of not straying too far from your original message,
not straying too far. So how do you deal with that push-pull? – So I often say inside of the company, so we’re not a magazine company,
and in fact we never were. People look at me and say well
what are you talking about? You started as a magazine. And I think the founders
were about the impact they wanted to have on children. So if we keep in mind that we’re
not committed to magazines, we’re not committed to
a particular channel, we’re not committed to a certain
product type or technology, what we’re committed to is
making a positive impact on children, that frees us up to think what has to stay the same? Certain values, certain
beliefs about children stay the same. Everything else can change. – [Narrator] It was with
those values in mind, Johnson said, that
Highlights decided to release a statement last June. It wasn’t directed at
their young audience, but rather their adult
followers on social media. – As we thought more and
more about our values, and the idea that we think
all kids should have access to the resources that help
them become their best selves, we were internally
looking out at the world and saying there’s a situation
where that’s not the case. And we had no real way
to have a positive impact on those kids. And what we then concluded
was maybe we could make a statement to help
re-frame the conversation around the impact, our
policies, and how our policies were being implemented, around the impact they’re having on kids. – According to our mission of children are the world’s
most important people, came together on this statement, went through some drafts and editings to make sure we got it perfect. And then it’s a little scary when you know you’ve got something big coming out, and you, like, press post on social. – [Narrator] The letter
specifically condemned the policy of separating
immigrant children from their families,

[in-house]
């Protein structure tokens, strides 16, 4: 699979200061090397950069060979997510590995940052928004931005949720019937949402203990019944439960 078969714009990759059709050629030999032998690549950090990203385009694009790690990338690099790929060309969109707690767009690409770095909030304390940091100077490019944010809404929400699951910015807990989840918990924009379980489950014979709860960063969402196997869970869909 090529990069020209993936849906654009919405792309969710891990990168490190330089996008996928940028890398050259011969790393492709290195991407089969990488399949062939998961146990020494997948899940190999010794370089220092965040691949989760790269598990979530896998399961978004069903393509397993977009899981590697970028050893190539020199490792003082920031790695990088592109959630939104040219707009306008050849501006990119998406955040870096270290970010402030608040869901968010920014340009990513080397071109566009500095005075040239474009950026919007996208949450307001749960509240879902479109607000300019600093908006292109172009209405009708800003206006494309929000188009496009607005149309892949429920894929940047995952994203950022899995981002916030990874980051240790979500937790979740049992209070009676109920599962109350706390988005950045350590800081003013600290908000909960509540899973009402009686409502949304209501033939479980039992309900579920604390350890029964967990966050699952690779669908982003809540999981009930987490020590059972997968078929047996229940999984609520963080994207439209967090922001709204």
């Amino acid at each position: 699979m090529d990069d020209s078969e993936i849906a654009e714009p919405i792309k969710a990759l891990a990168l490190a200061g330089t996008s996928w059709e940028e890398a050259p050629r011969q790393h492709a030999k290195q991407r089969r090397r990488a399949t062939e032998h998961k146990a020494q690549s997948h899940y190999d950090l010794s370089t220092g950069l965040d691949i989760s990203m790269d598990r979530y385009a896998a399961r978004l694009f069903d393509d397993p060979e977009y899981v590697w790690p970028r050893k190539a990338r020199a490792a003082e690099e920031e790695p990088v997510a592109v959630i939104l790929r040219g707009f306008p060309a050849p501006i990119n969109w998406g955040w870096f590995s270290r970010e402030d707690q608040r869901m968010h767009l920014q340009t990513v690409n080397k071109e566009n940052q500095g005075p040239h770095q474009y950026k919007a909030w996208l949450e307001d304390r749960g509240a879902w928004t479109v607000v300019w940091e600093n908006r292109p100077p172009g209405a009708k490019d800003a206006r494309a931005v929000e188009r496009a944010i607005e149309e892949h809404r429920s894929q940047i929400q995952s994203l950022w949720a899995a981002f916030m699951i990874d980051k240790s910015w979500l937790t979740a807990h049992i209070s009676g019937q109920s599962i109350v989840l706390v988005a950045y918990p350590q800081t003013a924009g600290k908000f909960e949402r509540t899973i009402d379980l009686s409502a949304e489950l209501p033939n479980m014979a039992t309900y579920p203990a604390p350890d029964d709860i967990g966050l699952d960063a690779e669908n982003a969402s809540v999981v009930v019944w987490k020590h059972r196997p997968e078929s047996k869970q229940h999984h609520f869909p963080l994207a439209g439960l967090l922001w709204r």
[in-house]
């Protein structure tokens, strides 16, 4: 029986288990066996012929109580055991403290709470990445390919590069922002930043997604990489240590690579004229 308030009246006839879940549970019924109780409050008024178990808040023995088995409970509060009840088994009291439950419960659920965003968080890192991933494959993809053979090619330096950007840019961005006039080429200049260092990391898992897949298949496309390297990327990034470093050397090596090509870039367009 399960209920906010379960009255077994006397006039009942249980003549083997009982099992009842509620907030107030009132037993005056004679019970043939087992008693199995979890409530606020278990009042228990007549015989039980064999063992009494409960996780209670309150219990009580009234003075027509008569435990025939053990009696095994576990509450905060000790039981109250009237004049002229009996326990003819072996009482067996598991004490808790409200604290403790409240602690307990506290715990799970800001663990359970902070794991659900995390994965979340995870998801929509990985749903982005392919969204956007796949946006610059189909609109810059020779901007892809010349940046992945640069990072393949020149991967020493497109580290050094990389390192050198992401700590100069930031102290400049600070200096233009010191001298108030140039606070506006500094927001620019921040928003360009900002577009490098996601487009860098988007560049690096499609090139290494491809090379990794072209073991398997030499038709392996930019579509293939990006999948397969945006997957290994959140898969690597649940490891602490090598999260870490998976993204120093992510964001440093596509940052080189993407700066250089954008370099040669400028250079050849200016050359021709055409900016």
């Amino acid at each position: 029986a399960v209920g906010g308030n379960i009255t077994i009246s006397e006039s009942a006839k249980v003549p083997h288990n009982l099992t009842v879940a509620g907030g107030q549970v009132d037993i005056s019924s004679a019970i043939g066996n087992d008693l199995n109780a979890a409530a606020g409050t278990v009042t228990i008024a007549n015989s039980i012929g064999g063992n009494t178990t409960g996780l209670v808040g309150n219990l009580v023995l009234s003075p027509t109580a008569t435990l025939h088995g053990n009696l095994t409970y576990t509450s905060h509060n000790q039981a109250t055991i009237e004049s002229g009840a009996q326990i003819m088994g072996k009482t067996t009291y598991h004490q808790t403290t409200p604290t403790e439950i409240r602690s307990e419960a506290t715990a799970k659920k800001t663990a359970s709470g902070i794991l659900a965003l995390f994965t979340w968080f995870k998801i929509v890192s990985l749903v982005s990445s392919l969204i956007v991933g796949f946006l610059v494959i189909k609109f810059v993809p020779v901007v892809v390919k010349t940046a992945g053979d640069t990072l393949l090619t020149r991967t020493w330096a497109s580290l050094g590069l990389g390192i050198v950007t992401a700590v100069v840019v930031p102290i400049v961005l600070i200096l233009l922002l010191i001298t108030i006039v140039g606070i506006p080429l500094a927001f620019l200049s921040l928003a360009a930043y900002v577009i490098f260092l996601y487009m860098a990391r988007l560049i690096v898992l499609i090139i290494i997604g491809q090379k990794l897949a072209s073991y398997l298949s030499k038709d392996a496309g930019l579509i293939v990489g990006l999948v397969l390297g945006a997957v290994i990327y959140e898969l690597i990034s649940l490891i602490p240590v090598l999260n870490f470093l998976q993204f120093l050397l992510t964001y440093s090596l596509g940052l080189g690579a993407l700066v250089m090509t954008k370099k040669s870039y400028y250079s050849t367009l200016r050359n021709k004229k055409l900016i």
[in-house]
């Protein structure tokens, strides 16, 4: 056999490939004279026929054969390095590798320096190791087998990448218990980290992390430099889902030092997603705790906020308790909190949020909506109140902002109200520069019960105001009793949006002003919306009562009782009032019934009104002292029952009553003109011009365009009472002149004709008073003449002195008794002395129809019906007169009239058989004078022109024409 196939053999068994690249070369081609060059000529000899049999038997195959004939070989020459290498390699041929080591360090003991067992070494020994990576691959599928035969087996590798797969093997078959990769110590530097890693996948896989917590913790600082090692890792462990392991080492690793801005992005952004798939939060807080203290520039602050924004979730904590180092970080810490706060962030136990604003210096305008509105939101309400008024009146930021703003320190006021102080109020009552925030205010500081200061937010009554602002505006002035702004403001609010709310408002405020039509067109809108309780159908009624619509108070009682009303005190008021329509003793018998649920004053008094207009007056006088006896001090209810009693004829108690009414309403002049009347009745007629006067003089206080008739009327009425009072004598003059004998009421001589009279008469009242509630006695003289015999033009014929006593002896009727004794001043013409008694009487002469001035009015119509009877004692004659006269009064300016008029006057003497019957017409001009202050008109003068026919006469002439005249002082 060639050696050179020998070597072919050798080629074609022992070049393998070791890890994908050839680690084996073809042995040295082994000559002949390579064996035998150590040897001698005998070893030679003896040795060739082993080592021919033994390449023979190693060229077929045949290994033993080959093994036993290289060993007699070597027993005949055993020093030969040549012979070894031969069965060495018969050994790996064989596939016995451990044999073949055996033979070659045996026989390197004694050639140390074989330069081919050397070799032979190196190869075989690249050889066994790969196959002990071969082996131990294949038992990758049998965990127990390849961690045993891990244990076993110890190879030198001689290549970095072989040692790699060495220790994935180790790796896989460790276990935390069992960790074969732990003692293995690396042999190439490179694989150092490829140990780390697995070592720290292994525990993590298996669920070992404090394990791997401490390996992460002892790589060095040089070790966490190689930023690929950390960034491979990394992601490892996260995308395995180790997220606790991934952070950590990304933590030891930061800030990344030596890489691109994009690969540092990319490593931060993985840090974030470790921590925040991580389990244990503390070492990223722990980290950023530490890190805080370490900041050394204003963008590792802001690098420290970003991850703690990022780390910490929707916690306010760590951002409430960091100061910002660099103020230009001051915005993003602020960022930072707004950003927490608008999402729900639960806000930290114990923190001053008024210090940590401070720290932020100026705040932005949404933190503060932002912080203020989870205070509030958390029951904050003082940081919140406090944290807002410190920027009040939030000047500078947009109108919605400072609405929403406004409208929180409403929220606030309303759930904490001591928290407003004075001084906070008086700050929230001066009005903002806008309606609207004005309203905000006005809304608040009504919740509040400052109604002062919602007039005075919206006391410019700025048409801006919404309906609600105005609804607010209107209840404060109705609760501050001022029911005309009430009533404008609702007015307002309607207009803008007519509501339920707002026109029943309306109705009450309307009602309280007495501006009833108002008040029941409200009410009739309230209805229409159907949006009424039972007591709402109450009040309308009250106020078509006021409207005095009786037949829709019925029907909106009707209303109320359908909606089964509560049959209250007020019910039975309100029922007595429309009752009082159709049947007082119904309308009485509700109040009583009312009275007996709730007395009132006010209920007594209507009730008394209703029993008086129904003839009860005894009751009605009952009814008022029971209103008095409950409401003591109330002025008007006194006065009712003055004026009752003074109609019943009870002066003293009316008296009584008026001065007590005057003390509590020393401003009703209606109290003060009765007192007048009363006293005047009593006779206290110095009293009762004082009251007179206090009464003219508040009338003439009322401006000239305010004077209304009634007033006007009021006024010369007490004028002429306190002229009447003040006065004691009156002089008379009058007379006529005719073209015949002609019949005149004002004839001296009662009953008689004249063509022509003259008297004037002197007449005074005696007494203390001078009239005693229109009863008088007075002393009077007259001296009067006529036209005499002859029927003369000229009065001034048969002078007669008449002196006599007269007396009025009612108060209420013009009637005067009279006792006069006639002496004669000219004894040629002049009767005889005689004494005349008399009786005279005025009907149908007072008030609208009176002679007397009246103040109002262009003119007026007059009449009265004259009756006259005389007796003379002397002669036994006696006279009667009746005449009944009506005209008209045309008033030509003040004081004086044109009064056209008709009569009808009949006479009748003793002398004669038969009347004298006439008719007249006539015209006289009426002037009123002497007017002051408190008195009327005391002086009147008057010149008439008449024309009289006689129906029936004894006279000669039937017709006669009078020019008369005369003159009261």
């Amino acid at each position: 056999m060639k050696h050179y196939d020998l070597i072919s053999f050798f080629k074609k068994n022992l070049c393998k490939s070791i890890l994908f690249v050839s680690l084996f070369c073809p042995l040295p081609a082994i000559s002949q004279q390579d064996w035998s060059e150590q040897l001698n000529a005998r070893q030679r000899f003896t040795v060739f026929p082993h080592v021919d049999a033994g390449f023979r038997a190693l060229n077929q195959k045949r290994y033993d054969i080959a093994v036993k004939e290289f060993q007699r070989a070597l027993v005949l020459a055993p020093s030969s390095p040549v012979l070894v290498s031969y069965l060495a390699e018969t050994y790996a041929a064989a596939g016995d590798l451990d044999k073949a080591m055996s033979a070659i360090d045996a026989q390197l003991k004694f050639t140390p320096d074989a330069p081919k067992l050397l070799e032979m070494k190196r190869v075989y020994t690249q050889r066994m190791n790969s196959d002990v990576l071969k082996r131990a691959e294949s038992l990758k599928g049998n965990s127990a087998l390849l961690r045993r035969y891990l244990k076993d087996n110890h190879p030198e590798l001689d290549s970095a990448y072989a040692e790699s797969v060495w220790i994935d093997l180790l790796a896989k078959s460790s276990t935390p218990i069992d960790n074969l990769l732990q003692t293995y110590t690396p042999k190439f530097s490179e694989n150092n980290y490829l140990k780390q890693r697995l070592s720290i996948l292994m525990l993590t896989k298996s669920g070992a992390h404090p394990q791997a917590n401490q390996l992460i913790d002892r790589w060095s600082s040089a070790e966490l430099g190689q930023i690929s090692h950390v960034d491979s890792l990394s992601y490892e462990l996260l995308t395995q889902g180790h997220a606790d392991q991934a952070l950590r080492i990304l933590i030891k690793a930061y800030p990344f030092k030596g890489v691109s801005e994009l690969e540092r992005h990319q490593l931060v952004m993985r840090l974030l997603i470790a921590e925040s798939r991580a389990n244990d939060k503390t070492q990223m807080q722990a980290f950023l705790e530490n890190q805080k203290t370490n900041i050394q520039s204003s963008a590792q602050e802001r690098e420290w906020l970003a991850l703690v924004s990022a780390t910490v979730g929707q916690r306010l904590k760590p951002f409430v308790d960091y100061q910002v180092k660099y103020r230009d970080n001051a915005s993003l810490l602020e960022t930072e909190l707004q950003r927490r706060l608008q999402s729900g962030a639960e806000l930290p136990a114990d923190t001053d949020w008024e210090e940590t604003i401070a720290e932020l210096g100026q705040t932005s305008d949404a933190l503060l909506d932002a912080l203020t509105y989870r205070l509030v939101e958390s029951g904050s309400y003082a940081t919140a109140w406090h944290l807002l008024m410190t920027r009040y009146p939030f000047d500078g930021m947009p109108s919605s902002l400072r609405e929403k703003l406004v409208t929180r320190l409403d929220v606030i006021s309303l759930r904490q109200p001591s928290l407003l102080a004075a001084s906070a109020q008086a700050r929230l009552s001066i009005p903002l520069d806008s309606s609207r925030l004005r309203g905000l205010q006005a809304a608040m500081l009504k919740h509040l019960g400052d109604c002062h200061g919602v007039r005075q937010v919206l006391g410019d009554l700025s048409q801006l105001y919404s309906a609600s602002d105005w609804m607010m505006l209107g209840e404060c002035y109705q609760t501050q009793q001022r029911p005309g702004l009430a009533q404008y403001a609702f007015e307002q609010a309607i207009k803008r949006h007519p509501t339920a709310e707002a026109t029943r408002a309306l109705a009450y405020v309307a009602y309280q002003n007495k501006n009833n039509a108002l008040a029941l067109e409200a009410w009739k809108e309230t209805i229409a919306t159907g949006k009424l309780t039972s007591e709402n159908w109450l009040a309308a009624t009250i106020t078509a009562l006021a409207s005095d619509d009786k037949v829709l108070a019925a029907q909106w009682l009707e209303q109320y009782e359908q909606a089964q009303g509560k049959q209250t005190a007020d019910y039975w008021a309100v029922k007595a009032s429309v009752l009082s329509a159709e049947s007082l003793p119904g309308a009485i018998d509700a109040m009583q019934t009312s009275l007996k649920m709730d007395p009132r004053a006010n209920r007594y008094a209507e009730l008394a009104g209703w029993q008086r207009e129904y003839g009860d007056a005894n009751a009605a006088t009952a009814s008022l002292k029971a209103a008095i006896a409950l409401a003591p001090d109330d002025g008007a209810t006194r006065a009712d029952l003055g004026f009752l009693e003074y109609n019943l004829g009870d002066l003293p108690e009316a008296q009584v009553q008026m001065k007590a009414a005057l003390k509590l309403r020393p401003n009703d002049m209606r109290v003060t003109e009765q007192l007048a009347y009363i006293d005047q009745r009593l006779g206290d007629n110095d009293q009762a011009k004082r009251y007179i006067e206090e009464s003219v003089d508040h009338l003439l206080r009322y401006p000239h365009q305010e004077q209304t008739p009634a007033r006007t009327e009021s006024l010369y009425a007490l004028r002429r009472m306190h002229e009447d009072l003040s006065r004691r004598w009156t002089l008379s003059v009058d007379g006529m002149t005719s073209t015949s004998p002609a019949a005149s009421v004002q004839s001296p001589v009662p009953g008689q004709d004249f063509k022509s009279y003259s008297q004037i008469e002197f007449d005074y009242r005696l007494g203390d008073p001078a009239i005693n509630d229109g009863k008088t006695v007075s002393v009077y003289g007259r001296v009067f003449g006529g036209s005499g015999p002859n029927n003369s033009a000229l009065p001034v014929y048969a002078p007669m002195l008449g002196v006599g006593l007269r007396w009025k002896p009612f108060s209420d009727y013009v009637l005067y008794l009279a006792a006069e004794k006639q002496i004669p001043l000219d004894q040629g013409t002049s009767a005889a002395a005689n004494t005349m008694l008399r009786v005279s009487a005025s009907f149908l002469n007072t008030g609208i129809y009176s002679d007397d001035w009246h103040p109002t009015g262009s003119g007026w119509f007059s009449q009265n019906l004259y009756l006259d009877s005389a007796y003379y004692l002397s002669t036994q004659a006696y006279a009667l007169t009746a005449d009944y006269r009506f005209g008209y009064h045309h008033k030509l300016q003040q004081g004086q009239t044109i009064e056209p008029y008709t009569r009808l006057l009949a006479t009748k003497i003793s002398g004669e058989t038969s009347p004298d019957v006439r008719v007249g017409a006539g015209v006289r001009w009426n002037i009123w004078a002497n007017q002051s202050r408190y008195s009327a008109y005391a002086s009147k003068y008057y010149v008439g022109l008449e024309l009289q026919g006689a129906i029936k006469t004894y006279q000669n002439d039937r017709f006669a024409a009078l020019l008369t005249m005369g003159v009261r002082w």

saying, “This is an appeal “to elevate the inalienable
right of all children “to feel safe and have the opportunity “to become their best selves.” – Probably not even a minute
later there were already comments pouring in, people
liking, people sharing, people going back and forth
fighting with each other a little bit in the comments, and there were definitely
people had that opinion of Highlights, why are
you being in politics, or why would you say something like this, and a lot of our audience
came in and defended us and said, you know,
look at their statement. Read what they said. Their mission is that
children are the world’s most important people, and that
is what they’re expressing with this, that just because
they’re kids at the border doesn’t mean that they’re not still kids. – [Narrator] Well it made
headlines, and went viral, garnering over 23,000 retweets. – Our own kids in our
community, whether it’s here in Columbus where
I am, or anywhere else, they’re watching us as adults. And they’re taking lessons
from whether we say or do anything about the things that
maybe aren’t quite as right as we’d like in our society. – [Narrator] And back in
Ms. Burkhalter’s class the students are taking
lessons from Highlights, whether they’re looking at
it from behind the screen … – Oh, I like this,
because it’s like reading an actual one but you
just have to hold it, and you don’t have to flip, you just … – [Narrator] … Or the way
kids have been reading it since 1946. – I prefer magazine because
then you can actually draw on them and you might
not be able to do that on an iPad. – [Narrator] And she’s
certainly not the only one who feels that way. (laughter)